“There’s a munster way but rugby’s moved on”
kNOw LEiNstER and Connacht have been successful in recent years, but when i played in the Nineties it was all Munster, so when the job came up this summer it was perfect timing.
My entire rugby career has been based around my family. i had my twins in the year i stopped playing, spent a few years at the stormers before they went to school, and spent five happy years with the south African Rugby Union.
with secondary school the next step for my boys and my daughter at primary school, my wife and i thought if we wanted a rugby adventure it had to be now. My CEO at sARU was very supportive. i knew ireland had a fantastic reputation for the standard of life and warmth of the people, and we haven’t been disappointed. i feel settled already.
i’ve been given advice by so many who played in the glory years. From Axel (Anthony Foley) to Jerry Flannery, they’ve been willing with their time. then there’s Paul O’Connell, who i sat with to get his views on the province. Felix Jones, our technical coach, helps with continuity.
we don’t want to lose the soul of Munster, but on the flipside we have to try new things. i think it was Albert Einstein who said: “if you always do what you always did, you will always get what you always got”, and that’s true here. there’s a Munster way, which has been integral to their success, but rugby has moved on. there are behaviours we need to interrogate as a group, even if the process is uncomfortable. if it still works then fine, we’ll keep it in, but if it’s something that must be addressed we’ll do that.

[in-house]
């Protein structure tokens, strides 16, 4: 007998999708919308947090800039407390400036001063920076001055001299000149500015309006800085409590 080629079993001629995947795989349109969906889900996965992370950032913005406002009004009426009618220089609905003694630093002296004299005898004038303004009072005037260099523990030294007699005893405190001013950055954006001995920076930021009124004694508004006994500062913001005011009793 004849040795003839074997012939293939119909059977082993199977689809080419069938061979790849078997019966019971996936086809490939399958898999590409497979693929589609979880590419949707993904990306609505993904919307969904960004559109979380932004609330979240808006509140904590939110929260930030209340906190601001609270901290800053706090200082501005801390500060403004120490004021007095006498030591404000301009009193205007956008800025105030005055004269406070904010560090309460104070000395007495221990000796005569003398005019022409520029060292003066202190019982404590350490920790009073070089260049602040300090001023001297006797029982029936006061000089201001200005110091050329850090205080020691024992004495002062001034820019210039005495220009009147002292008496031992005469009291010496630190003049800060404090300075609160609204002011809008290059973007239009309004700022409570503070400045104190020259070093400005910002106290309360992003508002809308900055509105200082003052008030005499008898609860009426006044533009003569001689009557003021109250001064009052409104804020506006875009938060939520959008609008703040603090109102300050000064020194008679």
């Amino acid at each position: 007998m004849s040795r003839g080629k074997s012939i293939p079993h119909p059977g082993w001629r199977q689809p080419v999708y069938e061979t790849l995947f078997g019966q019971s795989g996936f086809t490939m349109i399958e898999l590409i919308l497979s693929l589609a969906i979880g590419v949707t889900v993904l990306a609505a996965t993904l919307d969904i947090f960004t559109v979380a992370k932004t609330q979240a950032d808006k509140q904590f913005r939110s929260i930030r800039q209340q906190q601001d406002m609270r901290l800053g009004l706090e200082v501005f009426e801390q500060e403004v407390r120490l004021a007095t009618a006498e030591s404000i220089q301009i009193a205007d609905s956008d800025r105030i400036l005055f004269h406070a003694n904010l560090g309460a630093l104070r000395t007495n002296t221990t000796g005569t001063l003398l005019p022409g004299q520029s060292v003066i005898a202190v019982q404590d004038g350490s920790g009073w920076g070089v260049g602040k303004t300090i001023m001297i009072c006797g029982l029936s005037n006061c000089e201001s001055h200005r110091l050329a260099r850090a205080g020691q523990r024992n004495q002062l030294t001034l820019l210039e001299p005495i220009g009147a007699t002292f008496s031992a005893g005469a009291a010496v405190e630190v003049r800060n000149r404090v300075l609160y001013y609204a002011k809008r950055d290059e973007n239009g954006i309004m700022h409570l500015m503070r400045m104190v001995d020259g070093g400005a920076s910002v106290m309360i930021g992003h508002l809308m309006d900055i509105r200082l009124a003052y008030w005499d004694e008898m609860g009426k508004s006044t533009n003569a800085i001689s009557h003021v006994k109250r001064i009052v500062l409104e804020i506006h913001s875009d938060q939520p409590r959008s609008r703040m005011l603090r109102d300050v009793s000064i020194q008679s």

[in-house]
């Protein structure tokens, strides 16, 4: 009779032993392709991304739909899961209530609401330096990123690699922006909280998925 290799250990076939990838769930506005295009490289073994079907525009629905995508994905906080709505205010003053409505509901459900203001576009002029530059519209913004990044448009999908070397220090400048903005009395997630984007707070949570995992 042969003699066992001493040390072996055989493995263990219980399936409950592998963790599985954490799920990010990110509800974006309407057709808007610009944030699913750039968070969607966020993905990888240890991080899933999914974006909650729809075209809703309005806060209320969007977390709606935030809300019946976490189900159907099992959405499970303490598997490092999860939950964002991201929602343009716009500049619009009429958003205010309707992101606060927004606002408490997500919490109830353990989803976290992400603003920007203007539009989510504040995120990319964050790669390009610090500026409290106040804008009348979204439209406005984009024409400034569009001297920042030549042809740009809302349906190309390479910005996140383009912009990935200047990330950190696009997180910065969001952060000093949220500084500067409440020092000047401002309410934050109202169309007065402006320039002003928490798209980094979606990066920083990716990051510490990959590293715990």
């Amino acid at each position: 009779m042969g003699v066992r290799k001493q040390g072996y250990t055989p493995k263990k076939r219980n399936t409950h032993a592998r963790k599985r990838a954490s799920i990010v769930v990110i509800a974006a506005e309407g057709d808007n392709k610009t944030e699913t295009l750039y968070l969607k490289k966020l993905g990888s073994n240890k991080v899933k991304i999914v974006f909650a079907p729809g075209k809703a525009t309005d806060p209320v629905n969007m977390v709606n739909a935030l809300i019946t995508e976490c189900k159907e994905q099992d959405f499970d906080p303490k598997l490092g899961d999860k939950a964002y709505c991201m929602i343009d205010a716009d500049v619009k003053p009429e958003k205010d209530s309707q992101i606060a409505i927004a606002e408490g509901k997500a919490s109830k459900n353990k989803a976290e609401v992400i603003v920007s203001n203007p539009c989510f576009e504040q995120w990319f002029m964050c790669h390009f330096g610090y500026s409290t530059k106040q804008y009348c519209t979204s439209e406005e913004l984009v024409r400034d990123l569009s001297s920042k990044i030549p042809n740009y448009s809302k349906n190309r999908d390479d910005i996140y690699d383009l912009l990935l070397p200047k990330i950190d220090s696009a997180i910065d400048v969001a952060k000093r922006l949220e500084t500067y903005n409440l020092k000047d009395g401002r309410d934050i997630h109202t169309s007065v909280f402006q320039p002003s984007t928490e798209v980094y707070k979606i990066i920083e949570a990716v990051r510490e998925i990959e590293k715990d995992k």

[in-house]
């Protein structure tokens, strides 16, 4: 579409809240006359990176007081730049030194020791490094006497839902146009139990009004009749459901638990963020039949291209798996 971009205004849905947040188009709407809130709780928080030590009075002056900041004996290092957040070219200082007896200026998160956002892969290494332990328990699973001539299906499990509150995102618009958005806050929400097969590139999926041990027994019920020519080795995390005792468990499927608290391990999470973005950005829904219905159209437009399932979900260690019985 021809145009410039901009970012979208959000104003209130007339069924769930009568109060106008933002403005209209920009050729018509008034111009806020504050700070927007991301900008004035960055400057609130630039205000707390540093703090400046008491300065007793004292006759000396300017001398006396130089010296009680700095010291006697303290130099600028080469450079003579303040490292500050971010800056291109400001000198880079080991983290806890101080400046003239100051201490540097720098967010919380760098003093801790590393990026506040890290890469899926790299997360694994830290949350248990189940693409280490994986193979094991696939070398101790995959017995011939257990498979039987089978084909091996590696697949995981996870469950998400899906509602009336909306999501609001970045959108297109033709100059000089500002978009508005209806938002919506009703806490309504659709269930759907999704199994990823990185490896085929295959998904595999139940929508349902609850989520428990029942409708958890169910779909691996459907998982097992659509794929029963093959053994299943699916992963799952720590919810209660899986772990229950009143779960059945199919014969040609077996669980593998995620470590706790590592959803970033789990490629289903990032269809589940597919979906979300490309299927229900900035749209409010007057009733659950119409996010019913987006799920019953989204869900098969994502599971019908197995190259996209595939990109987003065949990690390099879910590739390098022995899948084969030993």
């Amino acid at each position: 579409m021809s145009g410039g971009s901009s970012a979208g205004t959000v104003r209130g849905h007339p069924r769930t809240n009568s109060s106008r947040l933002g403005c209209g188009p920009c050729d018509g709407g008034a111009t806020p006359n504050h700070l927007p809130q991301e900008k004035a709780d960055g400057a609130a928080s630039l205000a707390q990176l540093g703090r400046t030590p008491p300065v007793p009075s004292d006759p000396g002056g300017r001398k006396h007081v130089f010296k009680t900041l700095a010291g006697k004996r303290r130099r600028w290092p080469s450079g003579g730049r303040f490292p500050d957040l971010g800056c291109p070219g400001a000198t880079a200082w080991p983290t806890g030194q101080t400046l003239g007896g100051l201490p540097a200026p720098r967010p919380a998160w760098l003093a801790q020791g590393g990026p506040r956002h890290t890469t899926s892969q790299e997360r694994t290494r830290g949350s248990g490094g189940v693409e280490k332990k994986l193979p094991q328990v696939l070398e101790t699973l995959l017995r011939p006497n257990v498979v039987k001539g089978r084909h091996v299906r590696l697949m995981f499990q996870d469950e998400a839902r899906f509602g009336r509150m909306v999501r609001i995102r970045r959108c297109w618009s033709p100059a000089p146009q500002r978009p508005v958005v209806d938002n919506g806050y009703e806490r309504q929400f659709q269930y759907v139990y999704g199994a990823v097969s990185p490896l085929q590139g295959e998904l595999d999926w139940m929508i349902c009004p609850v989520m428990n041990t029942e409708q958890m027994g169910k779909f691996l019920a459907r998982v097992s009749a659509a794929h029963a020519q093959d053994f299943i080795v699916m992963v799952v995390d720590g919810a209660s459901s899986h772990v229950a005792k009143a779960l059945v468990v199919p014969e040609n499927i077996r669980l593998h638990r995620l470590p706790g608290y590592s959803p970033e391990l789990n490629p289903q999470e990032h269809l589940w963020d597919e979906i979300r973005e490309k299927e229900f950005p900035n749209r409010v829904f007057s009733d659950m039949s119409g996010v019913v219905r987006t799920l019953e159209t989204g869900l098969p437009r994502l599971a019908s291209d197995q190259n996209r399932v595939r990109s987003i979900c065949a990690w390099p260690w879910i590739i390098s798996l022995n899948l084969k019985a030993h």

we spent a lot of time pre-season working on the set-piece, which is very important to us. there’s not a competition in the world where it doesn’t form the foundation of a successful side, but it’s something that’s a constant work-on. improvement won’t come overnight and i’m sure the supporters of this club will recognise that.
As far as my management style goes, i believe you have to let players play. they need feedback but in time i’d like to get all the players to think like coaches. if they can think like coaches and play intelligently and passionately, even better.
there’s no lack of experience at Munster. we already have a strong leadership group with keith Earls, Peter O’Mahony and Conor Murray and there is a huge talent pool coming through. Darren sweetnam has impressed me and there
iare so many talented academy boys; players with X-factor, like stephen Fitzgerald and Dan Goggin. we handed out 12 new caps in pre-season and they’re right up there with the players i’ve coached through my career. You can’t put too much pressure on the youngsters, we don’t want them to lose their personality. You can’t put a 30-year-old head on a 21-year-old’s body. Paul O’Connell understands that. Paul was 18 once and grew into the player he was. His mentorship has been fantastic.
Another change is Jacques Nienaber joining as defence coach. we were in the military together back in the early Nineties, so we go back a long way. He was my physio as a player and followed me to the stormers and sARU. He’s always been successful because he’s so driven.
we’ll need people like that going into Europe and i know it has formed Munster’s DNA. it’s a tough pool with Racing, Glasgow and Leicester to play but i’ve been used to super Rugby and the Rugby Championship and it has the same white lines and 15 players on both teams, so we won’t be overawed. Leicester beat us twice last season and they’ve added JP Pietersen, who i know well. then you have last season’s beaten finalists with Ronan O’Gara, who knows our ins and outs, and Glasgow, who are doing great things.
we must be mindful not to lose focus in the Pro12, which is important. it was nervy last season but we made it through and have to take something from dealing with pressure. the season promises to be very interesting.
Young ruckus Munster U19 contest a lineout against Ulster